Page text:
Genetic Insights into Parkinsons Disease

diagram demonstrates how the LRRK2 gene is related to kinase activity and neural cell toxicity.
The diagram demonstrates how the LRRK2 gene is related to kinase activity and neural cell toxicity. Credit: Ted M. Dawson/Johns Hopkins

A chronic disorder of the central nervous system, Parkinson’s Disease (PD) is currently treated with drugs that may slow progression of its physical symptoms – including tremors, impaired balance, and rigidity – but lack significant effect on the progression of the disease itself. Ted Dawson and members of his research team at Johns Hopkins have been at the forefront of research identifying the role and function of genes in the pathogenesis of PD for years.

In the last decade, several important genes and their associations with PD have been discovered at a rapid pace, offering hope to patients who suffer from this common neurodegenerative condition. Dawson and others are investigating the molecular mechanisms of how genetic mutations cause PD in order to develop and test new molecular drugs that slow or halt disease progression.

Dawson and team recently published work in Nature Neuroscience on the mutant LRRK2 gene, which causes familial PD and some cases of sporadic PD. The work demonstrates that alteration to the mutant LRRK2 gene can reduce kinase activity and the neuronal toxicity that leads to cell death. The team is working on designing and testing inhibitor molecules that can demonstrate similar outcomes. This is but one example of promising PD therapeutics in development; many more are already in clinical trials.

What does the future hold for Parkinson’s disease? Dawson says that novel therapeutics that treat PD by modifying the disease 10-20% should be publicly available within three to five years.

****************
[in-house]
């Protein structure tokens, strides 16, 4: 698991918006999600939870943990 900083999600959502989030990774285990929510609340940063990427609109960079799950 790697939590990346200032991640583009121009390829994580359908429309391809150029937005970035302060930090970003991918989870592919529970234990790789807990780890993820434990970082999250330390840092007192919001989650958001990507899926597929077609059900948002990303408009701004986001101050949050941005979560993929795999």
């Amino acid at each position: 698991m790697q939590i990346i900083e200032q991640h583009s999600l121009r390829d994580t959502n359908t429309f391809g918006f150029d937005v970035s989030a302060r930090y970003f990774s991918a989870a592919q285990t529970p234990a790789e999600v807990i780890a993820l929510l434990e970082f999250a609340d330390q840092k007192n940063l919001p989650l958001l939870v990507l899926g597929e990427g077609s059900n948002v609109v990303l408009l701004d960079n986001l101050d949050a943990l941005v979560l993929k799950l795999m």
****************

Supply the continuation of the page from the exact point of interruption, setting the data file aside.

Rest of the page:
“Ten years from now, we should have therapeutics that can slow the disease down by a decade,“ says Dawson. “We will definitely be able to slow or halt disease progression, but it may prove difficult to eradicate the disease completely.“

Dawson is the Leonard and Madlyn Abramson Professor in Neurodegenerative Diseases and professor of neurology and neuroscience at Johns Hopkins, director of the Parkinson’s Disease Research Center, director of the Movement Disorders Center, director of the Neuroregeneration and Repair Program of the Institute for Cell Engineering, and faculty member of the Institute for NanoBioTechnology.

The research is funded by the National Institutes of Health, the Lee Martin Trust, the Sylvia Nachlas Trust, the National Parkinson Foundation, and the Michael J. Fox Foundation.

Citations: W. W. Smith, Z. Pei, H. Jiang, V. L. Dawson, T. M. Dawson, and Christopher A. Ross. Kinase activity of mutant LRRK2 mediates neuronal toxicity, Nature Neuroscience 9: 1231-1233 (2006).

J. M. Savitt, V. L. Dawson, and T. M. Dawson. Diagnosis and treatment of Parkinson disease: Molecules to medicine, The Journal of Clinical Investigation 116:1744-1754 (2006).

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